Read more about XML External Entities (XXE).

5. Broken Access Control

The essence of this OWASP Top 10 vulnerability, as the name suggests, is the lack of verification of proper access to the requested object. Most web applications check permissions before displaying data in the user interface. However, applications must perform the same access control checks on the server when requesting any function. After all, there are many more auxiliary services requests, which are often sent asynchronously in the background using AJAX technology. If the request parameters are not carefully validated, attackers could spoof the request to access data without proper permission.

Read more about Broken Access Control.

6. Security Misconfigurations

Web application security needs set up every infrastructure element, for example, application frameworks, all kinds of servers, and the whole system itself. The default settings of server components are often insecure and open up opportunities for invasions. For instance, the theft of a session cookie via JavaScript in an XSS attack becomes possible thanks to the cookie http only setting, which is disabled by default. If the server is configured correctly and the cookie http only option is enabled, it is impossible to receive a session cookie through JavaScript, but often this simple and important setting was missing in such critical places as personal accounts of payment systems.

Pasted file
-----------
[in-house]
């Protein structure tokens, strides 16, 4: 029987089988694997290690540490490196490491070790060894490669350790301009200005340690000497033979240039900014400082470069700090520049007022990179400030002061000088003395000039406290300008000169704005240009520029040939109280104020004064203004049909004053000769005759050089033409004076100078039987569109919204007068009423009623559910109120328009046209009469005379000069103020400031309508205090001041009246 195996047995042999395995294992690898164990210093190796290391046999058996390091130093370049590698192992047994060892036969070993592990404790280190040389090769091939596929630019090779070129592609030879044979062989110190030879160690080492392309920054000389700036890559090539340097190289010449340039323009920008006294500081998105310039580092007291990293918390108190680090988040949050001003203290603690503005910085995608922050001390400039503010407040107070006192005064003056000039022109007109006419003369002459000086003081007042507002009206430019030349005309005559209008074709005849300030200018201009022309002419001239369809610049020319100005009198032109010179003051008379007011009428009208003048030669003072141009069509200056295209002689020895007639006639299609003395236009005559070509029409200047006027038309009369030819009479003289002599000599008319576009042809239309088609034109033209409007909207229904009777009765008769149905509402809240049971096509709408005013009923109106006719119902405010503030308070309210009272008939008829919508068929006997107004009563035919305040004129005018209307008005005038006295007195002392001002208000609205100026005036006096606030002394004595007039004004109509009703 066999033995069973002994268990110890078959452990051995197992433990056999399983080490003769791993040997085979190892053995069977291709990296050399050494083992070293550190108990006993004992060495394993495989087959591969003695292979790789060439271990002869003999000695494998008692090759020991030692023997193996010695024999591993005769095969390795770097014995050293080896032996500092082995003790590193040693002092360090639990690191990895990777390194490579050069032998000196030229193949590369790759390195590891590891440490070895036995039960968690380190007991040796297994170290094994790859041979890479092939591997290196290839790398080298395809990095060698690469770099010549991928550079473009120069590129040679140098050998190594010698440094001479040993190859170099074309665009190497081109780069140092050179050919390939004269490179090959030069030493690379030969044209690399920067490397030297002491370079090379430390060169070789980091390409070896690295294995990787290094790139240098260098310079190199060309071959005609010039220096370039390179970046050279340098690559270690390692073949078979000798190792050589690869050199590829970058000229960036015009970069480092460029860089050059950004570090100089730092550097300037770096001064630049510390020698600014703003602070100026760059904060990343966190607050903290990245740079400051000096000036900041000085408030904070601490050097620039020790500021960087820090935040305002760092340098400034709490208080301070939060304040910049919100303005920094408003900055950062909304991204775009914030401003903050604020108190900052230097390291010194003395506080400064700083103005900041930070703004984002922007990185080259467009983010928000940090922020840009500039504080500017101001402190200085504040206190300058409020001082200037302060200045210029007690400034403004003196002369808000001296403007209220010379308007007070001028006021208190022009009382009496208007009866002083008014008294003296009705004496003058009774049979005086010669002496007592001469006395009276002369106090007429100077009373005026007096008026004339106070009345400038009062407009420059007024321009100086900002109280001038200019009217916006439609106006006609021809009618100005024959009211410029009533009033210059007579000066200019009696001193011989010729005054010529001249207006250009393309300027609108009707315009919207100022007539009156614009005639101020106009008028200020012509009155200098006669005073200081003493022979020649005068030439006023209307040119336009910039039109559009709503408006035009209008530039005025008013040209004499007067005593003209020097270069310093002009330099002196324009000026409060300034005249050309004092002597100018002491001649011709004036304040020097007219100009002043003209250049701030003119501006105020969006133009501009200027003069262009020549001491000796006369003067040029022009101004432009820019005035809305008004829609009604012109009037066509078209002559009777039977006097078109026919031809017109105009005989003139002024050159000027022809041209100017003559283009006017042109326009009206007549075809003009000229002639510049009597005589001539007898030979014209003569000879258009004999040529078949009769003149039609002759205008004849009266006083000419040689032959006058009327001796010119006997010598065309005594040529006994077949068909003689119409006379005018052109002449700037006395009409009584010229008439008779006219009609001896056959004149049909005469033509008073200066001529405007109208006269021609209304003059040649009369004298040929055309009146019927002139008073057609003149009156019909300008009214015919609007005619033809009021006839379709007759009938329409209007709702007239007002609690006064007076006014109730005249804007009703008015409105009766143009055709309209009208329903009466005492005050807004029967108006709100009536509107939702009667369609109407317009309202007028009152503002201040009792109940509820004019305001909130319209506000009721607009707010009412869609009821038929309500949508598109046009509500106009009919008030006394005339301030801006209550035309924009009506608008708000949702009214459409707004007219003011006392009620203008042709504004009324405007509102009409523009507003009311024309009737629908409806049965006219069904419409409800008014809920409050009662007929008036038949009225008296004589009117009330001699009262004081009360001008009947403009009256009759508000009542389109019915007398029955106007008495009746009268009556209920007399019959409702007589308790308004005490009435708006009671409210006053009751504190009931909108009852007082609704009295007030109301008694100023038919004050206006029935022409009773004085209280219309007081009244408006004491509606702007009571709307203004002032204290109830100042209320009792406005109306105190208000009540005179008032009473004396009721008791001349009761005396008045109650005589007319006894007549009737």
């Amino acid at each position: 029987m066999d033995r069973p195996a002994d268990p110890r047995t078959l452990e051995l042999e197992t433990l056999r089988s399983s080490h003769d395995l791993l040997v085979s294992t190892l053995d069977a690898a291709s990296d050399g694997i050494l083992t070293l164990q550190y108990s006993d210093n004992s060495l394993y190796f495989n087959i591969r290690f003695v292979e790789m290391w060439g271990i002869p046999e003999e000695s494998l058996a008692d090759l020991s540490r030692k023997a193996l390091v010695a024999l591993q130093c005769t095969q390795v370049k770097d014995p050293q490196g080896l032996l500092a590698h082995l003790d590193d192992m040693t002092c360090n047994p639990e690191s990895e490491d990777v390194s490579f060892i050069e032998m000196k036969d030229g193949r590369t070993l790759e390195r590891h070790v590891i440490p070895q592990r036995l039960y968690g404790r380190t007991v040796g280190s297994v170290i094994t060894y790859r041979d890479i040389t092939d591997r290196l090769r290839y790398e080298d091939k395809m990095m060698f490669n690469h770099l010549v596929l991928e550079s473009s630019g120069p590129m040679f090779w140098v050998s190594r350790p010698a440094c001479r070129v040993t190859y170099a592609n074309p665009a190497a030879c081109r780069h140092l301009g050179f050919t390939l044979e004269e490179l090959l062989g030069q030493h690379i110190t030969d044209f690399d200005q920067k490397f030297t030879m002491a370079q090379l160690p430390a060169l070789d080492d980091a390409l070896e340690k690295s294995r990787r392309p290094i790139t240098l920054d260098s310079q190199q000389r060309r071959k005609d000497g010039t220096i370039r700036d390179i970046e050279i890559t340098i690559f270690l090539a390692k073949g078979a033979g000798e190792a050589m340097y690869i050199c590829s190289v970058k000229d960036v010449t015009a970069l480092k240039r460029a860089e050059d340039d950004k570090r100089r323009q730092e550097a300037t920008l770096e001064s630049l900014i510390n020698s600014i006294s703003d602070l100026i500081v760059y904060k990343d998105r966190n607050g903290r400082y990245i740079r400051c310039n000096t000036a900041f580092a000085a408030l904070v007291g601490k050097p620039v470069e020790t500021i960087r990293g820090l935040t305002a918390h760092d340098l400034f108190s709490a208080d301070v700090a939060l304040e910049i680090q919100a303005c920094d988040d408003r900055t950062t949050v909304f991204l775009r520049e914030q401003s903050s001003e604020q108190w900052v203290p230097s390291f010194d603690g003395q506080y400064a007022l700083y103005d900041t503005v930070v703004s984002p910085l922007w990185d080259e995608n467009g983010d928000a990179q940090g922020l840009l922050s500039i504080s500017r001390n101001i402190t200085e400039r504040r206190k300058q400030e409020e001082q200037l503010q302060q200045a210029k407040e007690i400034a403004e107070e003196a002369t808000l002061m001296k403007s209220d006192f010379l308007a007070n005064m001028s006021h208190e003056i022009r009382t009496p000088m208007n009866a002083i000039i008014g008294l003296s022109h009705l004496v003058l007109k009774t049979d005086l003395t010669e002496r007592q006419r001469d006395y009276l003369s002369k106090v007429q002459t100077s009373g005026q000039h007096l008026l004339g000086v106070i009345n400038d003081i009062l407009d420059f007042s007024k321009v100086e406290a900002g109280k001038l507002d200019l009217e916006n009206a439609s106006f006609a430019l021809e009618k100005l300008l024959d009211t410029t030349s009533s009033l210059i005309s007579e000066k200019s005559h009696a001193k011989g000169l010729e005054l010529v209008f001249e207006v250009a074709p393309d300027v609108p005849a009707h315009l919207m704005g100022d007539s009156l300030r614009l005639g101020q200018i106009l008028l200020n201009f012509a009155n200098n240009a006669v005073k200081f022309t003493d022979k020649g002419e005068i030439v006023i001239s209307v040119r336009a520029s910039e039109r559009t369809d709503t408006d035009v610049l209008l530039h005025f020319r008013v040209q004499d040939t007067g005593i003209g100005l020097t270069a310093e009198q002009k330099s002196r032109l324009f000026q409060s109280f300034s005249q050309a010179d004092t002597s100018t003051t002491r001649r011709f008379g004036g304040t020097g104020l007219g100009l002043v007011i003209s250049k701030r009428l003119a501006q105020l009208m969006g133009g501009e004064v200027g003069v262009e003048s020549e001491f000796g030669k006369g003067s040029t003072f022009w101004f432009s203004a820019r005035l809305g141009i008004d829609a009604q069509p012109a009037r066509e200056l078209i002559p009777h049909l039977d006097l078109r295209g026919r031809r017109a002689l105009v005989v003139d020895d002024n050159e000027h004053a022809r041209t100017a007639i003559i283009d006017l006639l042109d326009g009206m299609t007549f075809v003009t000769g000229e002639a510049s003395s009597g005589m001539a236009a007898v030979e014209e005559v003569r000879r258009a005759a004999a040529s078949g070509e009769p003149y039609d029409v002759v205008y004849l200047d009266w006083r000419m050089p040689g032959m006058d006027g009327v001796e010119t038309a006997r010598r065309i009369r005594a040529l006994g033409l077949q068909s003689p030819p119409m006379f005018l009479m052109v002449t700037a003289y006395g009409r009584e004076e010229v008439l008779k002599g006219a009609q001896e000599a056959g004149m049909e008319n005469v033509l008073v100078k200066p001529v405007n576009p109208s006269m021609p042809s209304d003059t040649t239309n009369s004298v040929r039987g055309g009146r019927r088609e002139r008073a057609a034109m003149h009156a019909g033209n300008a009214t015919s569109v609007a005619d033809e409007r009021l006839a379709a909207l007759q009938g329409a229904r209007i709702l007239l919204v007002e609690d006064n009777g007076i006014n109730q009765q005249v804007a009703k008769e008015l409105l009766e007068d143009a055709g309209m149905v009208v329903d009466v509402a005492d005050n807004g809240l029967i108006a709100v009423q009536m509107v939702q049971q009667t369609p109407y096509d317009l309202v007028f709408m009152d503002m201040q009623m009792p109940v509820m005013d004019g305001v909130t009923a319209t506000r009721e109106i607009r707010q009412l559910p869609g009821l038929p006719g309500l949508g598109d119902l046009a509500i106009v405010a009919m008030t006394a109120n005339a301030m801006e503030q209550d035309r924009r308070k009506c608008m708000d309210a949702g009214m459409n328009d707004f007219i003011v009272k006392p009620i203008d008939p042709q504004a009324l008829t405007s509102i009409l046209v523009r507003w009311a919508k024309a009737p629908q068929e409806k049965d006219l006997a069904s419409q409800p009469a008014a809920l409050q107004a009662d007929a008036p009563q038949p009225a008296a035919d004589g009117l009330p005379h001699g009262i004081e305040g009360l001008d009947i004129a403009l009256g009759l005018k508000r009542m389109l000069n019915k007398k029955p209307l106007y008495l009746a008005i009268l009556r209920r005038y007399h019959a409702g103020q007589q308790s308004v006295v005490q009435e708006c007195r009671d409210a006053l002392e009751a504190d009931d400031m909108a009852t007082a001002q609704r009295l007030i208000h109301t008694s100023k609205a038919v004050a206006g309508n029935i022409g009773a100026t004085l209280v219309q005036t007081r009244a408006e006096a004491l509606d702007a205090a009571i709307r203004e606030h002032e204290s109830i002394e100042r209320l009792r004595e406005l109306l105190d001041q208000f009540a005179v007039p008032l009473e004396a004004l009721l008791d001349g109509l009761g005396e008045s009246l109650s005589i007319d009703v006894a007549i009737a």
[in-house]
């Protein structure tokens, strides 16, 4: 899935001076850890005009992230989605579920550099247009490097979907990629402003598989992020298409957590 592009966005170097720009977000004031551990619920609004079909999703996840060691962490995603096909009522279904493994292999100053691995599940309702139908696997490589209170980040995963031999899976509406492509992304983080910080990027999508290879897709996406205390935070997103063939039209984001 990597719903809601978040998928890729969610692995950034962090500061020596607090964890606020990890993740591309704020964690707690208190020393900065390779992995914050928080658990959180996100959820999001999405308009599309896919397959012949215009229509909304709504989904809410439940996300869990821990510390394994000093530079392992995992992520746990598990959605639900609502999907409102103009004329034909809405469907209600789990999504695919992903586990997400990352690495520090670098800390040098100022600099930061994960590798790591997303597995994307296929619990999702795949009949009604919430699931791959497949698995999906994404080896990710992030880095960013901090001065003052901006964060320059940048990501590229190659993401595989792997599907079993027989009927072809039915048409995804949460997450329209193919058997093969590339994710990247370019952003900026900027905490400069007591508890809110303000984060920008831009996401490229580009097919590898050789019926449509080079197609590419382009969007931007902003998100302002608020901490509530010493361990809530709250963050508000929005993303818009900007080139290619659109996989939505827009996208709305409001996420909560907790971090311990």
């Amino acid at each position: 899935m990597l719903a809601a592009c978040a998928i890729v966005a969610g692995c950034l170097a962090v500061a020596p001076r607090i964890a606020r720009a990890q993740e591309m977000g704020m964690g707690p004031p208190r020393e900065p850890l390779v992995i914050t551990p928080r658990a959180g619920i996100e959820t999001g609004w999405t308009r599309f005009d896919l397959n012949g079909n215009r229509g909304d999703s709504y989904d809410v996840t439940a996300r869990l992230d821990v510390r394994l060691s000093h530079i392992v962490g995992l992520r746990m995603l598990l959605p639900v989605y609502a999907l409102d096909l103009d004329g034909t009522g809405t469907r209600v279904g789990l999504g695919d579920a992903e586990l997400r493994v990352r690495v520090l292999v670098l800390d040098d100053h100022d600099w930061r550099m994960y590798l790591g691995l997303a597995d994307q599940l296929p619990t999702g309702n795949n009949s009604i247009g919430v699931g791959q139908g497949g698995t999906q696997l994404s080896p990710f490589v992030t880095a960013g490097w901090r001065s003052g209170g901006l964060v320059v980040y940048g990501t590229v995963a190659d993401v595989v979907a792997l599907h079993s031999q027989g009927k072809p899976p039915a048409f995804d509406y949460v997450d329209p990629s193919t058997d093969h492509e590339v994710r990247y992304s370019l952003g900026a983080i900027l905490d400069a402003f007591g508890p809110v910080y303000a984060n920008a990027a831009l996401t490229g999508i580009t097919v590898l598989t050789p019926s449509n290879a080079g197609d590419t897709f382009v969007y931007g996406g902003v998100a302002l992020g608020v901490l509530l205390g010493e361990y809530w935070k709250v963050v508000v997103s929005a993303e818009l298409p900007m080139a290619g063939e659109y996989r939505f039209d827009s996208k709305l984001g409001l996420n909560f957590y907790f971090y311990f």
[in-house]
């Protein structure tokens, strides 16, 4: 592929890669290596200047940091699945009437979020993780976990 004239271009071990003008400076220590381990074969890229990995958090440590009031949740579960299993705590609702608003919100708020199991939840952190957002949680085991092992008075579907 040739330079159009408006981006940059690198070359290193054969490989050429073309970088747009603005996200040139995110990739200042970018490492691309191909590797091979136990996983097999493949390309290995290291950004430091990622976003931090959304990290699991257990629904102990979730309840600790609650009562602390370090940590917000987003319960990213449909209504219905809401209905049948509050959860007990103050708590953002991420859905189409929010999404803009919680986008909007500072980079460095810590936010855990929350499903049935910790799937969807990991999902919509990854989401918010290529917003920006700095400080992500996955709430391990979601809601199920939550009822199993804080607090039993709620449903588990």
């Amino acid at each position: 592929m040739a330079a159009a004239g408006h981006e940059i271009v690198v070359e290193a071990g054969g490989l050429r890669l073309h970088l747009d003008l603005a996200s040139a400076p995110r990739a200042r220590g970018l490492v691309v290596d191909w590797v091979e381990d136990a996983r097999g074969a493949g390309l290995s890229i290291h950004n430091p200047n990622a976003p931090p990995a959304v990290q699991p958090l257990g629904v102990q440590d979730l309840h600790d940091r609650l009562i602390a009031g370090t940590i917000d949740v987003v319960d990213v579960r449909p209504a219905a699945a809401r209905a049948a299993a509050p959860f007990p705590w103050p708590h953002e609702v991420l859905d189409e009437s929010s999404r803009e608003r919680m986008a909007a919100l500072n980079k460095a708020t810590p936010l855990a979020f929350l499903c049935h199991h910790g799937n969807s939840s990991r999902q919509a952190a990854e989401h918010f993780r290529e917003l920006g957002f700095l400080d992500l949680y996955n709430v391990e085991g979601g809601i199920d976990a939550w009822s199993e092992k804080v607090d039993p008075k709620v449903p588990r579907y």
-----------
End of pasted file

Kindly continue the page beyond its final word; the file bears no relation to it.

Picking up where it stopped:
Another illustration of a OWASP Top 10 weakness is default settings in database servers, like Redis, Memcached and so on. It relates as closed services that may become available on the public IP or passwords mounted by the manufacturer for default use. It makes possible for intruders to easily read and modify data, displayed to in user's browser. This also allows intruders an XSS invasion.

Also, the program and applications kit must be updated, as weaknesses come to light every day in a wide range of program components. Even if your app is commonly well protected, correctly written and carefully checks all incoming info, you still can't rely on that no weaknesses will be approach in the OS or Web server at any time.

Read more about Security Misconfigurations.

7. Cross-Site Scripting (XSS)